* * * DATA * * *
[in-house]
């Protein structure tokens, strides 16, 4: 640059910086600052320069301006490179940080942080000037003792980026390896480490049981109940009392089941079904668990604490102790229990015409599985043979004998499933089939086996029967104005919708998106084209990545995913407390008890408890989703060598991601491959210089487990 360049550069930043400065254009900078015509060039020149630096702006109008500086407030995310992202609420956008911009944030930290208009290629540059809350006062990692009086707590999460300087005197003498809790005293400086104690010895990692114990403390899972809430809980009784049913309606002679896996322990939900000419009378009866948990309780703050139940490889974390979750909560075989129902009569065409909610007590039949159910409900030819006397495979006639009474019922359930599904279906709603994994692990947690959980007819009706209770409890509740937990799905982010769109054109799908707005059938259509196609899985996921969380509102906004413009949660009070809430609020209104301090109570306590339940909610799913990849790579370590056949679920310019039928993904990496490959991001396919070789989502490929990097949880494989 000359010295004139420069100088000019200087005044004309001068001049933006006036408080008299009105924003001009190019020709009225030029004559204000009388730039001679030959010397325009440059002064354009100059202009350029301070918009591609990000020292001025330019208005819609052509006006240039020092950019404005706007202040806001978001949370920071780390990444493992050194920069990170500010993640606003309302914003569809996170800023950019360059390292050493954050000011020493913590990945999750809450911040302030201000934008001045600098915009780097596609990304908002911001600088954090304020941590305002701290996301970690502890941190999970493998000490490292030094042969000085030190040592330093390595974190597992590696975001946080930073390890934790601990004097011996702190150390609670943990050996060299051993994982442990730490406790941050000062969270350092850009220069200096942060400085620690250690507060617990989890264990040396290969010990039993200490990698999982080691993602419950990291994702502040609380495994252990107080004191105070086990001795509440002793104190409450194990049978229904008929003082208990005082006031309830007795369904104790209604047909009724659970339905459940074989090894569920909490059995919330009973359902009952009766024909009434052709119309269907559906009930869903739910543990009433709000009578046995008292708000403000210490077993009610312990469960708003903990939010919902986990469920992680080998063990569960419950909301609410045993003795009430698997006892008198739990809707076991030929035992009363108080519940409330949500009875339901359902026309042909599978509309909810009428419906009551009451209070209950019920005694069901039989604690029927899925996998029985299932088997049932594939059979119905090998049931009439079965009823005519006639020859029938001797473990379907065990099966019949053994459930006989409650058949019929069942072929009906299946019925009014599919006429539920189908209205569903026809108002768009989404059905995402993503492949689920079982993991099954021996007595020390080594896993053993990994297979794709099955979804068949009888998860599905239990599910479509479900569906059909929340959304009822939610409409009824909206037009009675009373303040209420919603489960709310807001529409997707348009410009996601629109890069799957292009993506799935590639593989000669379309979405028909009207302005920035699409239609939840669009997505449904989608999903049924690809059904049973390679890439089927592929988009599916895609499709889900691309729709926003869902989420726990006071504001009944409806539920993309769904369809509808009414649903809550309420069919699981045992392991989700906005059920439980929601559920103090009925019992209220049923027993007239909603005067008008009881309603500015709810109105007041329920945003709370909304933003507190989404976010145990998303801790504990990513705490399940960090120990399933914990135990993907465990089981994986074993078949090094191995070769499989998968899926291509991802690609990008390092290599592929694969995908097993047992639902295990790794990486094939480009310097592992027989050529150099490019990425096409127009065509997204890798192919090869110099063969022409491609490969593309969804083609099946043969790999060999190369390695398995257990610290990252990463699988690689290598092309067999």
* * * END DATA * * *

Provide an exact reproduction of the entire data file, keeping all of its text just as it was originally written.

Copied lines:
[in-house]
């Protein structure tokens, strides 16, 4: 640059910086600052320069301006490179940080942080000037003792980026390896480490049981109940009392089941079904668990604490102790229990015409599985043979004998499933089939086996029967104005919708998106084209990545995913407390008890408890989703060598991601491959210089487990 360049550069930043400065254009900078015509060039020149630096702006109008500086407030995310992202609420956008911009944030930290208009290629540059809350006062990692009086707590999460300087005197003498809790005293400086104690010895990692114990403390899972809430809980009784049913309606002679896996322990939900000419009378009866948990309780703050139940490889974390979750909560075989129902009569065409909610007590039949159910409900030819006397495979006639009474019922359930599904279906709603994994692990947690959980007819009706209770409890509740937990799905982010769109054109799908707005059938259509196609899985996921969380509102906004413009949660009070809430609020209104301090109570306590339940909610799913990849790579370590056949679920310019039928993904990496490959991001396919070789989502490929990097949880494989 000359010295004139420069100088000019200087005044004309001068001049933006006036408080008299009105924003001009190019020709009225030029004559204000009388730039001679030959010397325009440059002064354009100059202009350029301070918009591609990000020292001025330019208005819609052509006006240039020092950019404005706007202040806001978001949370920071780390990444493992050194920069990170500010993640606003309302914003569809996170800023950019360059390292050493954050000011020493913590990945999750809450911040302030201000934008001045600098915009780097596609990304908002911001600088954090304020941590305002701290996301970690502890941190999970493998000490490292030094042969000085030190040592330093390595974190597992590696975001946080930073390890934790601990004097011996702190150390609670943990050996060299051993994982442990730490406790941050000062969270350092850009220069200096942060400085620690250690507060617990989890264990040396290969010990039993200490990698999982080691993602419950990291994702502040609380495994252990107080004191105070086990001795509440002793104190409450194990049978229904008929003082208990005082006031309830007795369904104790209604047909009724659970339905459940074989090894569920909490059995919330009973359902009952009766024909009434052709119309269907559906009930869903739910543990009433709000009578046995008292708000403000210490077993009610312990469960708003903990939010919902986990469920992680080998063990569960419950909301609410045993003795009430698997006892008198739990809707076991030929035992009363108080519940409330949500009875339901359902026309042909599978509309909810009428419906009551009451209070209950019920005694069901039989604690029927899925996998029985299932088997049932594939059979119905090998049931009439079965009823005519006639020859029938001797473990379907065990099966019949053994459930006989409650058949019929069942072929009906299946019925009014599919006429539920189908209205569903026809108002768009989404059905995402993503492949689920079982993991099954021996007595020390080594896993053993990994297979794709099955979804068949009888998860599905239990599910479509479900569906059909929340959304009822939610409409009824909206037009009675009373303040209420919603489960709310807001529409997707348009410009996601629109890069799957292009993506799935590639593989000669379309979405028909009207302005920035699409239609939840669009997505449904989608999903049924690809059904049973390679890439089927592929988009599916895609499709889900691309729709926003869902989420726990006071504001009944409806539920993309769904369809509808009414649903809550309420069919699981045992392991989700906005059920439980929601559920103090009925019992209220049923027993007239909603005067008008009881309603500015709810109105007041329920945003709370909304933003507190989404976010145990998303801790504990990513705490399940960090120990399933914990135990993907465990089981994986074993078949090094191995070769499989998968899926291509991802690609990008390092290599592929694969995908097993047992639902295990790794990486094939480009310097592992027989050529150099490019990425096409127009065509997204890798192919090869110099063969022409491609490969593309969804083609099946043969790999060999190369390695398995257990610290990252990463699988690689290598092309067999």